It is a well-known fact that the process of economic development is a very complex phenomenon that requires a systematic variation in almost every feature of the economic structure, along with social as well as political development. The literature critically reviewed in various chapters of the book, is of recent origin. This is a research work in which the main aim is to show the importance of the non-bank financial intermediaries in relation to monetary policy both in the developed and under-developed economies including India. The main building blocks of the new "theory of finance that encompasses that theory of money" are analyzed critically for showing its far-reaching consequences in the realms of money, banking and non-banking institutions.
This book examines McKinnon (1973) and Shaw's (1973) financial development and stabilization models for financially developing economy like India and extensions to the models by Galbis, Kapur, Mathieson, U Tan Wai, Khatkhate, Maxwell J. Fry and others to the less-developed countries. McKinnon and Shaw construct models in which financial conditions affect economic growth. They both discuss the way in which repressed inflation, particularly in the form of interest rate ceiling, exacerbate economic instability From their, it is a natural step to prescriptive analysis of financial policies for stabilization.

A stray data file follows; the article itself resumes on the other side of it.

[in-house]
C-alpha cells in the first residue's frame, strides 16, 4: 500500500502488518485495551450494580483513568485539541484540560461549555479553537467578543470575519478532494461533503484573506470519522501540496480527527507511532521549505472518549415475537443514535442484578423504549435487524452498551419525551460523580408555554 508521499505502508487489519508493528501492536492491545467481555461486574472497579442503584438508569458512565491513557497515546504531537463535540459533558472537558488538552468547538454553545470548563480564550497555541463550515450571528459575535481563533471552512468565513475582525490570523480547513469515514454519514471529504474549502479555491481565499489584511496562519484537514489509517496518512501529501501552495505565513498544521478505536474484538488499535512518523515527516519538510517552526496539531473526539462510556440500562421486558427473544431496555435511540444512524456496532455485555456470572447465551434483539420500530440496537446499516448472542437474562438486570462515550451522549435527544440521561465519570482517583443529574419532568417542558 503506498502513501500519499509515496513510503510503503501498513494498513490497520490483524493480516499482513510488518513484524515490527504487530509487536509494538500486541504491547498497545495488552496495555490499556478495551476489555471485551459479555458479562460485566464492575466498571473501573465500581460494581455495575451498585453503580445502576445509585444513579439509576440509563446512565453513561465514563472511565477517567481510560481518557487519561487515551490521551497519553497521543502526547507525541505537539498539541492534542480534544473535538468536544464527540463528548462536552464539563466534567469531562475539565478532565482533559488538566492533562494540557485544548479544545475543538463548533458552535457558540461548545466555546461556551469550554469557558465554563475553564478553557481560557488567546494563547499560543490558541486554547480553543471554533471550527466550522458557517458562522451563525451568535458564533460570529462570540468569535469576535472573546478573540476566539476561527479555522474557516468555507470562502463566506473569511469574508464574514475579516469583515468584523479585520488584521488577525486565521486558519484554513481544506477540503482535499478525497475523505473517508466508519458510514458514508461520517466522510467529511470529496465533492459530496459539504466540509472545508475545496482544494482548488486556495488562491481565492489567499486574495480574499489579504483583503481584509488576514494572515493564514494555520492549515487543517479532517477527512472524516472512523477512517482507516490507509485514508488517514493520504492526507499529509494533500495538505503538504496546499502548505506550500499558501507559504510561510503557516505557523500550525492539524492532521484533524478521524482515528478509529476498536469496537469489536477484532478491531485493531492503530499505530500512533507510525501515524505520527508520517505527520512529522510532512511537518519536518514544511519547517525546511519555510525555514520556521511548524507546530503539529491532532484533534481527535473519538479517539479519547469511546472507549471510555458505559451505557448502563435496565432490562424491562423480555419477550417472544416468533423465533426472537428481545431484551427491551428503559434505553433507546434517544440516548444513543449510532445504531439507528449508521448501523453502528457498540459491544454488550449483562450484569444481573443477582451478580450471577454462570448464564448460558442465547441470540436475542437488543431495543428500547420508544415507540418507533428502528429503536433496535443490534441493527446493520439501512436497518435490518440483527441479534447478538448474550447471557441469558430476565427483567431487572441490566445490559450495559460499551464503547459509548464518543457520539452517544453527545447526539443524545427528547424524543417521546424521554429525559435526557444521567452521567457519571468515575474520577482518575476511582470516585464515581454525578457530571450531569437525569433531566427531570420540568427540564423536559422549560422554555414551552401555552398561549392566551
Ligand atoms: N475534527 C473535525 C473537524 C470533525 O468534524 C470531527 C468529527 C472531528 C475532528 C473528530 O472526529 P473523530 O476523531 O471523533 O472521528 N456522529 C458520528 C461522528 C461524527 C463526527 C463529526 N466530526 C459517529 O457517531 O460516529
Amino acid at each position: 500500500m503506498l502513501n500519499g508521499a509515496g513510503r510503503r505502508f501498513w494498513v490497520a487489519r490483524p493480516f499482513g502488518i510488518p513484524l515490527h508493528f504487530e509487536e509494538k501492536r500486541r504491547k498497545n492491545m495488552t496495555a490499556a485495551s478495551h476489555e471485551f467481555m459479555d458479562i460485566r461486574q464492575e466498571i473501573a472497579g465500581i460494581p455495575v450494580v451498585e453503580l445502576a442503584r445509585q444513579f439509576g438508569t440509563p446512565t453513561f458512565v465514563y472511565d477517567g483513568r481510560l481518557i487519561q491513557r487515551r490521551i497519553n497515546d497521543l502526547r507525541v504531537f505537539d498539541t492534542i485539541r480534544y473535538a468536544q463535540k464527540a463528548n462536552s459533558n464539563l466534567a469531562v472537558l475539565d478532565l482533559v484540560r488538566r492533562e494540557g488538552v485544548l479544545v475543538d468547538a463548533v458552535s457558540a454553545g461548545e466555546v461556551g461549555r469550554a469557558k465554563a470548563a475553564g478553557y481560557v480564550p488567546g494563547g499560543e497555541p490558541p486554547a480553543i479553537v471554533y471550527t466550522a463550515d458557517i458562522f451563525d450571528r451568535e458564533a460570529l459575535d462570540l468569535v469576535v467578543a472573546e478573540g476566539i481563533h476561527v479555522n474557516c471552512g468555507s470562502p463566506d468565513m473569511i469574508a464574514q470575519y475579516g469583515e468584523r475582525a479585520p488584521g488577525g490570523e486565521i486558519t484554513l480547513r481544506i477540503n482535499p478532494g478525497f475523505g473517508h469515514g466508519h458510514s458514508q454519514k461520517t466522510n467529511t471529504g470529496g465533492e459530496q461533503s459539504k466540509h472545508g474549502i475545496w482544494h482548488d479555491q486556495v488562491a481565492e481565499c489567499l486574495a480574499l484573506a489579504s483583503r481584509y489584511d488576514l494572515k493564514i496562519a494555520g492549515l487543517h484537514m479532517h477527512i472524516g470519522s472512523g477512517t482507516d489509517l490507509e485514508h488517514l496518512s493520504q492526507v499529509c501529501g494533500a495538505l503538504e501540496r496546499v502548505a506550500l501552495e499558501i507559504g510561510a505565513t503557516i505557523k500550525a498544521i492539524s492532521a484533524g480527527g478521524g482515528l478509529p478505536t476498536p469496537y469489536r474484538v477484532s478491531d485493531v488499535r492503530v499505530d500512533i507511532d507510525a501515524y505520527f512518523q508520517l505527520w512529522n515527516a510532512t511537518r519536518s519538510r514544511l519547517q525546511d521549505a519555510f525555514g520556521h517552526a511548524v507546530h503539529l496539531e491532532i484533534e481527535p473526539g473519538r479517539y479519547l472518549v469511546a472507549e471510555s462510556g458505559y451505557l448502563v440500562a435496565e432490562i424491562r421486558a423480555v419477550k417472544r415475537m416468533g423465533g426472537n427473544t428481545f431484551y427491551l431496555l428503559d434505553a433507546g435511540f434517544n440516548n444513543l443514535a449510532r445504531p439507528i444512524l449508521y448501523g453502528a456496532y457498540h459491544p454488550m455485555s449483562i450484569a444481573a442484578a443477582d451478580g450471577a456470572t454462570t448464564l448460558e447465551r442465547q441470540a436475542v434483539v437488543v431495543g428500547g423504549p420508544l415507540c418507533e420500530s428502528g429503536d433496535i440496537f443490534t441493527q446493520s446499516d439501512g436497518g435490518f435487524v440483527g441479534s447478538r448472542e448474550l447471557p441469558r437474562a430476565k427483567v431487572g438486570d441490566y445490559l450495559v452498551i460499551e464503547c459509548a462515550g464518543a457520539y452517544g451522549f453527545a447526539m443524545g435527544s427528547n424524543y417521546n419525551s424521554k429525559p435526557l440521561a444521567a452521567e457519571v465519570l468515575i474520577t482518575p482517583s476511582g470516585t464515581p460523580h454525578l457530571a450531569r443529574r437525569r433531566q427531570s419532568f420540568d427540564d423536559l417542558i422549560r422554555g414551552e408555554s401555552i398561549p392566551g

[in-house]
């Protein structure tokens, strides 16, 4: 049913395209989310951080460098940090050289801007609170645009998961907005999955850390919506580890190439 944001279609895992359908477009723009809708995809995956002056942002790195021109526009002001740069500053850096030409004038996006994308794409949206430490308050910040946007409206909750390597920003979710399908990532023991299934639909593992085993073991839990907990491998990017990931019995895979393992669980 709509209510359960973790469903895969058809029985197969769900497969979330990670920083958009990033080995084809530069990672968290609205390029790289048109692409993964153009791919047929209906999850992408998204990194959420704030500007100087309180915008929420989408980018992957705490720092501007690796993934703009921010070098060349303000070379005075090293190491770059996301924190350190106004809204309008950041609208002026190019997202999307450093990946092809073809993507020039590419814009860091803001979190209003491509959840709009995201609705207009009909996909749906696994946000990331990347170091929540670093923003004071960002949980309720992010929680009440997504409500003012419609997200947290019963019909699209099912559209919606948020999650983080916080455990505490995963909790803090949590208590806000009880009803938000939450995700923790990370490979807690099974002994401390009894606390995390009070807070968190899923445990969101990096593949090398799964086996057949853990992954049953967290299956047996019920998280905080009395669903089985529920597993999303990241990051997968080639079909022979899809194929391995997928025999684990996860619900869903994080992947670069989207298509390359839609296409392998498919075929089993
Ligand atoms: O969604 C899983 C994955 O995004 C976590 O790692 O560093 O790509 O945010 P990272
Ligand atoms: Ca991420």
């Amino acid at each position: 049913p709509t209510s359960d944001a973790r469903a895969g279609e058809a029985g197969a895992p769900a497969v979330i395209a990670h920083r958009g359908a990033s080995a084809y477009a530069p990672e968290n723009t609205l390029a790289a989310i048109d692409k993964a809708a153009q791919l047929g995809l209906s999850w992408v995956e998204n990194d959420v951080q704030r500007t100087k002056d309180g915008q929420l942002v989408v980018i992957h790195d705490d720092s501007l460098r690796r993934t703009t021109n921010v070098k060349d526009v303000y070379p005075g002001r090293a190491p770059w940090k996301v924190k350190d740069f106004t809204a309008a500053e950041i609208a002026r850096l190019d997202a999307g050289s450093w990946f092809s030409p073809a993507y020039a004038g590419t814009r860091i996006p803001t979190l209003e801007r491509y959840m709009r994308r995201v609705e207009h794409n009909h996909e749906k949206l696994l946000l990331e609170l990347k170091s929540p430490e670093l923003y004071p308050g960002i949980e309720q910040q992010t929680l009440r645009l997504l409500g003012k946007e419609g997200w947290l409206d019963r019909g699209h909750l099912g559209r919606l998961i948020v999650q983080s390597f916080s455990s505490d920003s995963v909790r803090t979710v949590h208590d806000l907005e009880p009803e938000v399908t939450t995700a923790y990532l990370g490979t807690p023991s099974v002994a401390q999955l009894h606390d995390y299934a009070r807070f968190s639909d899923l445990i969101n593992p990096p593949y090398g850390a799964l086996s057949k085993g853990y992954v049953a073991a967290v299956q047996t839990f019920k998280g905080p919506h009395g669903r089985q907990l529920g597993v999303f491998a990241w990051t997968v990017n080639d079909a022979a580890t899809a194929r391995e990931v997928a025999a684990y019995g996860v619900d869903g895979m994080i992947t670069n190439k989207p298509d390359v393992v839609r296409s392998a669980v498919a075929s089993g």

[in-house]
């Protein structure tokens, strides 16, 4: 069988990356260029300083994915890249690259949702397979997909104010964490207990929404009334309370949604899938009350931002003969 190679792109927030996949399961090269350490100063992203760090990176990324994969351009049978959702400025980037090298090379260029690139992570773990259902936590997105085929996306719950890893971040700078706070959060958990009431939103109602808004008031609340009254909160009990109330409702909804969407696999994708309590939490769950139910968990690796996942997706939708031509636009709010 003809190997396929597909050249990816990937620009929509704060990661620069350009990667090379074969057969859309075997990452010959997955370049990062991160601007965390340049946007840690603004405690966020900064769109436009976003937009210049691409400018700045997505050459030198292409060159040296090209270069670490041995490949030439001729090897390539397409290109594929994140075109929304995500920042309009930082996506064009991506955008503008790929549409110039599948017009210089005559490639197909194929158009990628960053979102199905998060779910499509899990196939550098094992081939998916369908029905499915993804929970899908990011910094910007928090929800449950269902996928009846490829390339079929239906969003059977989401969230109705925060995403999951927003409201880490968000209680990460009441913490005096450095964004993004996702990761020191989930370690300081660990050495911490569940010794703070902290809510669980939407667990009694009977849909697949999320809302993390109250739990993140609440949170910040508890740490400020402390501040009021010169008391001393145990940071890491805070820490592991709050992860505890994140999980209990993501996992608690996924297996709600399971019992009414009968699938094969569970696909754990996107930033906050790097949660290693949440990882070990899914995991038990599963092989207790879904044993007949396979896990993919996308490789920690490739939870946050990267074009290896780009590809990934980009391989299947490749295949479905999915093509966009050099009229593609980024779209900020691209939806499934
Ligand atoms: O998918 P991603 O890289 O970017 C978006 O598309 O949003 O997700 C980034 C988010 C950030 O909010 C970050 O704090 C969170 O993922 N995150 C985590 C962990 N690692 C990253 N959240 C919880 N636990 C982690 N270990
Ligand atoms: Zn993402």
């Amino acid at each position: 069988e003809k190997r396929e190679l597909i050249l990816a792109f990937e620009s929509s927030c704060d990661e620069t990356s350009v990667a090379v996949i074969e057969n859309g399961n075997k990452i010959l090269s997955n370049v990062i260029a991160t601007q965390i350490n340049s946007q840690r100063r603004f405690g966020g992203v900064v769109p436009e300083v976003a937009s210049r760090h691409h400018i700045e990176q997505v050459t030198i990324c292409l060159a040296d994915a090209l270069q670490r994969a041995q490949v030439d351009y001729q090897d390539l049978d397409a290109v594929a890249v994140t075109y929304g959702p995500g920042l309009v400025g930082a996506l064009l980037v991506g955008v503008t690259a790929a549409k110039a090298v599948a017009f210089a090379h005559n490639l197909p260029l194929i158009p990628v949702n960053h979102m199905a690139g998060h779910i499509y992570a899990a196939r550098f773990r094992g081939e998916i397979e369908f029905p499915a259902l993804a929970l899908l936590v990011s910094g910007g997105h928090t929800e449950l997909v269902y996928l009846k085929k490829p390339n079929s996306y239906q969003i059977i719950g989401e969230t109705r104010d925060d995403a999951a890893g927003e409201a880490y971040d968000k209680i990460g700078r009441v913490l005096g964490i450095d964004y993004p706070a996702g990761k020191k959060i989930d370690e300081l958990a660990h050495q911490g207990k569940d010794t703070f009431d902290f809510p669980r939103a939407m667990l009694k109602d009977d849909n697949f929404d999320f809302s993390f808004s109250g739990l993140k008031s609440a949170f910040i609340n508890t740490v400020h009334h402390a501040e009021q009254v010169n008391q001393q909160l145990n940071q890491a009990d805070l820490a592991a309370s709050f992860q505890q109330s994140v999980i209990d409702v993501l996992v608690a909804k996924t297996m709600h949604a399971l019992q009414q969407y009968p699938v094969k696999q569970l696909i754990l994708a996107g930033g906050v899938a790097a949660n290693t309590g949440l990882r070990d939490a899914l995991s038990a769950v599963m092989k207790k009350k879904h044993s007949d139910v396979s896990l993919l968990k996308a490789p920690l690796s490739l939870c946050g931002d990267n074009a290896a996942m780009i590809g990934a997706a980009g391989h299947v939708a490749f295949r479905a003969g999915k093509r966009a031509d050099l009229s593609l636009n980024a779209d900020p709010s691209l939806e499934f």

In this context atleast one of the major postulates of the McKinnon and Shaw hypothesis that excessive regulation leads to financial repression and comes in the way of the growth of financial intermediation and its contribution to resource mobilization and institutionalization of credit needs to be qualified. Indian experience has shown that administrative intervention can indeed help to build the institutional base and through this help to expand the savings ratio and the proportion of savings in financial and hence mobilisable forms.